Is it harder to process immoral information?
A long-standing theoretical debate concerns the involvement of principled reasoning versus relatively automatic intuitive-emotional processing in moral cognition. To address this, we investigated whether the mental models formed during story comprehension contain a moral dimension and whether this process is affected by cognitive load. A total of 72 participants read stories about fictional characters in a range of moral situations, such as a husband being tempted to commit adultery. Each story concluded with a “moral” or “immoral” target sentence. Consistent with a framework of efficient extraction of moral information, participants took significantly longer to read immoral than moral target sentences. Moreover, the magnitude of this effect was not compromised by cognitive load. Our findings provide evidence of efficient coding of moral dimensions during narrative comprehension and demonstrate that this process does not require cognitively intense forms of principled reasoning.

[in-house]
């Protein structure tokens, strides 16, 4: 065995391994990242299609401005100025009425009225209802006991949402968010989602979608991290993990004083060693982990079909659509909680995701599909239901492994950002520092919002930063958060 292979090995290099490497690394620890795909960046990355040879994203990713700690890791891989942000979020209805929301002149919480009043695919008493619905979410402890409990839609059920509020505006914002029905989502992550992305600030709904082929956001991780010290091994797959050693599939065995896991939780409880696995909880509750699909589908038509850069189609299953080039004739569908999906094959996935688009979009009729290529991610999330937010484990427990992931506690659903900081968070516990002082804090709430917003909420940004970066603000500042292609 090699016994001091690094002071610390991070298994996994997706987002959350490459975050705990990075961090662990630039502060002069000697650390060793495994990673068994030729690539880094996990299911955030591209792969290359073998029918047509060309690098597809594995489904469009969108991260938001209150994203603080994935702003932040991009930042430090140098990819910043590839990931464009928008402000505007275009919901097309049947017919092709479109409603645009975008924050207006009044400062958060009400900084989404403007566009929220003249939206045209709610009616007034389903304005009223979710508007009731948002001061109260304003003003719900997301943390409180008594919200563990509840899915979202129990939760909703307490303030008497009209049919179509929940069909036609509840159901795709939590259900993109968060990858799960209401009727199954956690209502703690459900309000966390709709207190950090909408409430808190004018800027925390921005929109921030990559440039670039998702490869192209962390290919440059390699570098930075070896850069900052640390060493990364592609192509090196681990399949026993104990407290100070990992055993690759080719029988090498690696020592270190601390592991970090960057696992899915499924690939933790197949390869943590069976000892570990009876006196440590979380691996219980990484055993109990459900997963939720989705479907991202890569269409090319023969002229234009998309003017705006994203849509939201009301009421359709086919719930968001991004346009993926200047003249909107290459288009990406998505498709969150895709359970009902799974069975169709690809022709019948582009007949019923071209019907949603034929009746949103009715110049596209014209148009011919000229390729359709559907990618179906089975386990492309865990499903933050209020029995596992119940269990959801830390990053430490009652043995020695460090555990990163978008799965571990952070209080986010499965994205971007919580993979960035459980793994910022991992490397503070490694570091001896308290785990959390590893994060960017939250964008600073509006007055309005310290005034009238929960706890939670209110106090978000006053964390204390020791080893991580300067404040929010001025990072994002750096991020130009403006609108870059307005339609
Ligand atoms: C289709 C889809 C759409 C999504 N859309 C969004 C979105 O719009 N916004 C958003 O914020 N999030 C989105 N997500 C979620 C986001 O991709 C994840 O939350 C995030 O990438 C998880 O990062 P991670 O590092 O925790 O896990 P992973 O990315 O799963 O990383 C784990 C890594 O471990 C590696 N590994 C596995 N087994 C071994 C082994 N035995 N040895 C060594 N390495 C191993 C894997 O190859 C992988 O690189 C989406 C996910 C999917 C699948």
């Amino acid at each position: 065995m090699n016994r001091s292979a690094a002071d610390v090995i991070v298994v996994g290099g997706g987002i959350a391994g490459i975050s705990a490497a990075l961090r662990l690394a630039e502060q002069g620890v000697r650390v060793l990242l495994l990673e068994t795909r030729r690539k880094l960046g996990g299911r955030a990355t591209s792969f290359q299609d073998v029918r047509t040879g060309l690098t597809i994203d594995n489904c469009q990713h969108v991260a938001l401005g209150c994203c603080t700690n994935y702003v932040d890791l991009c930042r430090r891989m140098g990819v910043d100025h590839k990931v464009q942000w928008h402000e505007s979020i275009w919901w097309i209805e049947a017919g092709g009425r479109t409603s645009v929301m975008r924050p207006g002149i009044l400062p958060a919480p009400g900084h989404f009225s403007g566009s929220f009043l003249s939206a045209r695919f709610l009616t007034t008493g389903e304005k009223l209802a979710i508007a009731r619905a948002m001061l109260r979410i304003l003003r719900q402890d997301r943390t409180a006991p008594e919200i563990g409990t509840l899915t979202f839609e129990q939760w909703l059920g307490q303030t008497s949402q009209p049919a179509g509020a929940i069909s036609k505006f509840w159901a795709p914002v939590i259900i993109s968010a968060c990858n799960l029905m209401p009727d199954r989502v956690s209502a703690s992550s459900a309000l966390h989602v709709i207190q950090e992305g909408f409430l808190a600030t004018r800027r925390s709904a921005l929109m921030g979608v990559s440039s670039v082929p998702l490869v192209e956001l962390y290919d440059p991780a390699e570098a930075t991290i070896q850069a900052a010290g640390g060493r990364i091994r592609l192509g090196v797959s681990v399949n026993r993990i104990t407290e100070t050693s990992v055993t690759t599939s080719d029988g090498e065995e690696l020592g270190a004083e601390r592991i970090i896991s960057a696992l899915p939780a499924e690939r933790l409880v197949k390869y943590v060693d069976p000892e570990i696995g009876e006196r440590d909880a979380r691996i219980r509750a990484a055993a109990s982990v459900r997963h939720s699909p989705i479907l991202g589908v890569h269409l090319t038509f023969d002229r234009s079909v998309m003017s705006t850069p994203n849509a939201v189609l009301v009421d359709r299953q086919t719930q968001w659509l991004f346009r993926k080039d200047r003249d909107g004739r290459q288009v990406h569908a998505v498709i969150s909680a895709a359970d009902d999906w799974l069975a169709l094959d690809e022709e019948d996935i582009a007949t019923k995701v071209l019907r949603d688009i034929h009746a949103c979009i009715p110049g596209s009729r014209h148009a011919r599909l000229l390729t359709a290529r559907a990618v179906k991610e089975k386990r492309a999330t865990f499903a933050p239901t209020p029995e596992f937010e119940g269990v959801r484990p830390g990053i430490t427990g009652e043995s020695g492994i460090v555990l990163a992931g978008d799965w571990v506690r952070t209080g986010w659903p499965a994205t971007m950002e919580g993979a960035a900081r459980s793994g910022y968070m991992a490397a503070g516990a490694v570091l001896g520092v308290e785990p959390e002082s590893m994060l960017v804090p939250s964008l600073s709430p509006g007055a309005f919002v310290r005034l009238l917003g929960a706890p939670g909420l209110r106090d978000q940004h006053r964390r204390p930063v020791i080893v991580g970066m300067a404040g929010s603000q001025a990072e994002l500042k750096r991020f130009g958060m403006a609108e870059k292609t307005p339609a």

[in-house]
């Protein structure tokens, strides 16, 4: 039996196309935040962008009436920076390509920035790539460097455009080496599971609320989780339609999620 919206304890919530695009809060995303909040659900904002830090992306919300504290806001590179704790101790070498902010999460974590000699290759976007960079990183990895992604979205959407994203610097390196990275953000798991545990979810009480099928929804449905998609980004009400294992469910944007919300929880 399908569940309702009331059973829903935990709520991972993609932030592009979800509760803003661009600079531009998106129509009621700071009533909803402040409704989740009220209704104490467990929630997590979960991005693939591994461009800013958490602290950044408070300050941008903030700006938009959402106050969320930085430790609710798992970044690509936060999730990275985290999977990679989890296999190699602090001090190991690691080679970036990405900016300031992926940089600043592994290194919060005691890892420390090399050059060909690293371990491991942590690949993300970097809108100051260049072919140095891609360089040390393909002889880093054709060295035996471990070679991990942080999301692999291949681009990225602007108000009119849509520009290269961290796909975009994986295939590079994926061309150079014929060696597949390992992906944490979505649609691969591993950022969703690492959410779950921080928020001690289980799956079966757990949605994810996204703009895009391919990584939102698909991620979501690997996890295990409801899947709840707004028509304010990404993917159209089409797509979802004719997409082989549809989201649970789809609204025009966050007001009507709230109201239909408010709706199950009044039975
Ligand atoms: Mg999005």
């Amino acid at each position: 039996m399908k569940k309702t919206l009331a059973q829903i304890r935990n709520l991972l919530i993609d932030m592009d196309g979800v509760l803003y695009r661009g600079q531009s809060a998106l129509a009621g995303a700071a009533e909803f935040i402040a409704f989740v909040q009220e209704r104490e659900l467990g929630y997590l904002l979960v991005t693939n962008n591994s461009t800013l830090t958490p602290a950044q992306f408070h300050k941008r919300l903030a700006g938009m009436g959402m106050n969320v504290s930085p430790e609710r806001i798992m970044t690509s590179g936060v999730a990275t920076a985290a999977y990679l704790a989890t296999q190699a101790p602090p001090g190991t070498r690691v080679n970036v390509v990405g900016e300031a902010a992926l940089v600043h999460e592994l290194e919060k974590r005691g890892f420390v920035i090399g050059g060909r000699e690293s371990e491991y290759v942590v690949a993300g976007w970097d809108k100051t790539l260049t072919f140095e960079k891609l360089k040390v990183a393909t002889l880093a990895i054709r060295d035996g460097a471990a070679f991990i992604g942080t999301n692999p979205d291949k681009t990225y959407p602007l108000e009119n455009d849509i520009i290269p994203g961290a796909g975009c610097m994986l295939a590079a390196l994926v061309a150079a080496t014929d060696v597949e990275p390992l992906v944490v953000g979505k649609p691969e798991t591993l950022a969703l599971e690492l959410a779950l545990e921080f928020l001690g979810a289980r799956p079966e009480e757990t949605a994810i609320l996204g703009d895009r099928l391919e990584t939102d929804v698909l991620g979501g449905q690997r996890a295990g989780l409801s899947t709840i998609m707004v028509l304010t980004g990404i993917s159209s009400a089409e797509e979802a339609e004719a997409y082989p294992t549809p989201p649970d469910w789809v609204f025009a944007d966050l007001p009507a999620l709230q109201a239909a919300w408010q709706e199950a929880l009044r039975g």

Source: “Assessing the automaticity of moral processing: Efficient coding of moral information during narrative comprehension” from The Quarterly Journal of Experimental Psychology, Volume 62, Issue 1 January 2009 , pages 41 – 49